The North Karelian way of living
Karelia has been part of Finland since independence in 1917 but previous to this the country was ruled by both Sweden and Russia, with the Karelian border being repeatedly redrawn through the centuries, most recently after World War II. North Karelia is a place where the Finnish national epic, the Kalevala, was created and it continues to be a source of inspiration for many. It is a unique meeting point of the eastern and western cultures and religions. Still to this day, the originality and distinctiveness of Karelian culture can be seen in every day life. Listed below are some chosen attractions that tell the story of Karelian culture and traditions.
Parppeinvaara Rune Singer’s Village
At Parppeinvaara you will find a collection of historic buildings based on the theme of local tradition. These include Runopirtti, with handicrafts, traditional music, and exhibitions; Rajakenraalin maja, a wartime operational headquarters; Parppeinpirtti Restaurant, with a Karelian menu; and the Tsasouna, a small Orthodox chapel. Runopirtti includes the permanent collection of the Kalevala epic in multiple translations.
Bomba Karelian Village
Bomba House is a fine example of Karelian wooden architecture, standing at the heart of a holiday village of log built houses decorated in traditional style with carvings and ornamental paintings. Bomba offers hotel accommodation, restaurant, a spa, souvenirs, an Orthodox chapel, a summer outdoor theater and a broad range of activities in summer and winter.
Möhkö Village lying near the Russian border, is a seemingly idyllic piece of Finnish countryside but has an industrial history displayed by the local ironwork’s museum standing on the banks of Koitajoki River. The surrounding area was also the scene of fierce fighting during World War II, signs of which can still be found.
Orthodoxy in North Karelia
Throughout Karelia there are numerous Orthodox churches and chapels called tsasouna, each having its own festival called praasniekka, on the name day of its patron saint. The biggest of these is the Iljan Praasniekka (dedicated to the Prophet Elias) held at Ilomantsi each year in July.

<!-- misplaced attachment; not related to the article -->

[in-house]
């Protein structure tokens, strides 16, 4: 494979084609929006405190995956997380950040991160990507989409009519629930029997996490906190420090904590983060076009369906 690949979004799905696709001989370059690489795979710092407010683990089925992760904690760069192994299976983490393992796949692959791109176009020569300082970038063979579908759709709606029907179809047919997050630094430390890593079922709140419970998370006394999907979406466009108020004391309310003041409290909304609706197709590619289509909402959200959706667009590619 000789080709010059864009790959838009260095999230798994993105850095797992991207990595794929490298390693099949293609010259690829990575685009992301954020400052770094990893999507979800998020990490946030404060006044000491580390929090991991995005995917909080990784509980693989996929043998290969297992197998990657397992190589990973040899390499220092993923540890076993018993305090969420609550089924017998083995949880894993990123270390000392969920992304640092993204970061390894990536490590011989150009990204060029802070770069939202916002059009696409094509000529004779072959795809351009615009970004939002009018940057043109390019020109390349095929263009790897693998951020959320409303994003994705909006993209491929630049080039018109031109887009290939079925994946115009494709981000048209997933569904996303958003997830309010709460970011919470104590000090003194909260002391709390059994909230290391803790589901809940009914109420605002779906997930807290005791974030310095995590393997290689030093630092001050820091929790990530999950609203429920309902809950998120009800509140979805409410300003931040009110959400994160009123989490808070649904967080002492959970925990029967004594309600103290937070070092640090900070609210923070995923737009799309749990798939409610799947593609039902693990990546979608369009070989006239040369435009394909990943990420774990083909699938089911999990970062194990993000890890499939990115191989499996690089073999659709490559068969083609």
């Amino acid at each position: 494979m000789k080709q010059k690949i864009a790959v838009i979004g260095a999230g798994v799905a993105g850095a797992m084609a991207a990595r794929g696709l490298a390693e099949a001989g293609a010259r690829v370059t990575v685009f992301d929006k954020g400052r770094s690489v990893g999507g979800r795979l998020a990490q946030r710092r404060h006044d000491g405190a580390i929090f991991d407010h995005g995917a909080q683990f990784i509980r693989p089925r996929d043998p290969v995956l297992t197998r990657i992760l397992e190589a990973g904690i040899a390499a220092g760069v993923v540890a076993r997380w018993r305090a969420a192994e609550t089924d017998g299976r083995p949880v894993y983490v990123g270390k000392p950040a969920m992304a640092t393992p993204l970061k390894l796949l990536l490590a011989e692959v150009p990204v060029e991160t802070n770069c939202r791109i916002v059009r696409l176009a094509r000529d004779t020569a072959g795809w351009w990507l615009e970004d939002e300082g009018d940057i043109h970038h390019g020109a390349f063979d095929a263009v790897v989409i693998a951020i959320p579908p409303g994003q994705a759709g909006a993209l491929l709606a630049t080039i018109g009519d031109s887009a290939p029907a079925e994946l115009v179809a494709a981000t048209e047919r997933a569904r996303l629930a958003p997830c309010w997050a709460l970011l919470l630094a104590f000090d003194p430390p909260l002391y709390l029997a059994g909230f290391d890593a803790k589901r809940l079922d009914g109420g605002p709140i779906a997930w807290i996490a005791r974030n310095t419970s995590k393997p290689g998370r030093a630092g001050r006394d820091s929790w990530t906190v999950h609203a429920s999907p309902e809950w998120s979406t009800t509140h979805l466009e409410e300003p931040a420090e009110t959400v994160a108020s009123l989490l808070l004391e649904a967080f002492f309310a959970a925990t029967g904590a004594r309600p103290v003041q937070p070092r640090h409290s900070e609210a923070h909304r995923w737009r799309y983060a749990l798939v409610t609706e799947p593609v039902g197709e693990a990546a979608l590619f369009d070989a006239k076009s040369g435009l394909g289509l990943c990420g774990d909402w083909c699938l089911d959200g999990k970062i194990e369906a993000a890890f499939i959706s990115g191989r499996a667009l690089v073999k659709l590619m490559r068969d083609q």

Valamo Monastery is the heart of Orthodox religious life and culture in Finland. The peaceful atmosphere of the monastery welcomes visitors throughout the year. Take a moment to relax and enjoy the silence.
Orthodox Culture Center
The Orthodox Cultural Center in Joensuu offers all those interested the opportunity to familiarize themselves with the Orthodox culture and faith. The center has permanent exhibitions about the Orthodox ecclesiastical year and its sacramental artifacts.
Check these as well!
The Artisan’s Quarter
From the atmospheric Artisan’s Quarter you´ll wind a café and local handicraft shops in the heart of Joensuu.
Joensuu Art Museum
Permanent exhibitions include Finnish Art, Eastern Orthodox icons, Chinese art and European church art.
A Nightwish Story
A changing exhibition in Kitee about Nightwish – the most internationally popular band in the history of Finnish rock music.
The Museum of Lieksa
The museum area contains more than 70 buildings from three centuries, mills, forest worker’s log cabins, farming tools and much more.
Wood Soul exhibition shows all the stages of a wood from growth to a final work of art in a beautiful wooden block castle and arboretum garden.
North Karelian Museum
In North Karelian museum Hilma permanent exhibitions include the prehistory and the history of Karelia and North Karelia.